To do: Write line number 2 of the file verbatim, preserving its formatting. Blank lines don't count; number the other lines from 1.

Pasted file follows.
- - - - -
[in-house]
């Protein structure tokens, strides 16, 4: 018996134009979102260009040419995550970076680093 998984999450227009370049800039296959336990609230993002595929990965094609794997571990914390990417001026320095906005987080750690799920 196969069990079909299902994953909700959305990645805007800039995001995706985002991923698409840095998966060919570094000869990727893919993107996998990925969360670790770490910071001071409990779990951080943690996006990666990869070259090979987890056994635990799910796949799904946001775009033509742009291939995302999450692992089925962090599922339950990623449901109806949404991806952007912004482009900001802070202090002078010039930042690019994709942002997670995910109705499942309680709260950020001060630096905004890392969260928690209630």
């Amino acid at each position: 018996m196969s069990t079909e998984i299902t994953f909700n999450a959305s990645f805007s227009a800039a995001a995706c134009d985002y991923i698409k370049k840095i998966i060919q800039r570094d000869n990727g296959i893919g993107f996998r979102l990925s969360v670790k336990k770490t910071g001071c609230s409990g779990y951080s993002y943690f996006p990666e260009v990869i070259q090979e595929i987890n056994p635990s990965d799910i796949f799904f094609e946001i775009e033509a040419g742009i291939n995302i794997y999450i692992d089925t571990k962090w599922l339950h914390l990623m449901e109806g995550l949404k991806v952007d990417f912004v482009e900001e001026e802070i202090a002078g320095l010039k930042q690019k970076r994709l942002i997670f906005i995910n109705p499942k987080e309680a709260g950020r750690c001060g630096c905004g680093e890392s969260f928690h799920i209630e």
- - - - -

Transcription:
């Protein structure tokens, strides 16, 4: 018996134009979102260009040419995550970076680093 998984999450227009370049800039296959336990609230993002595929990965094609794997571990914390990417001026320095906005987080750690799920 196969069990079909299902994953909700959305990645805007800039995001995706985002991923698409840095998966060919570094000869990727893919993107996998990925969360670790770490910071001071409990779990951080943690996006990666990869070259090979987890056994635990799910796949799904946001775009033509742009291939995302999450692992089925962090599922339950990623449901109806949404991806952007912004482009900001802070202090002078010039930042690019994709942002997670995910109705499942309680709260950020001060630096905004890392969260928690209630």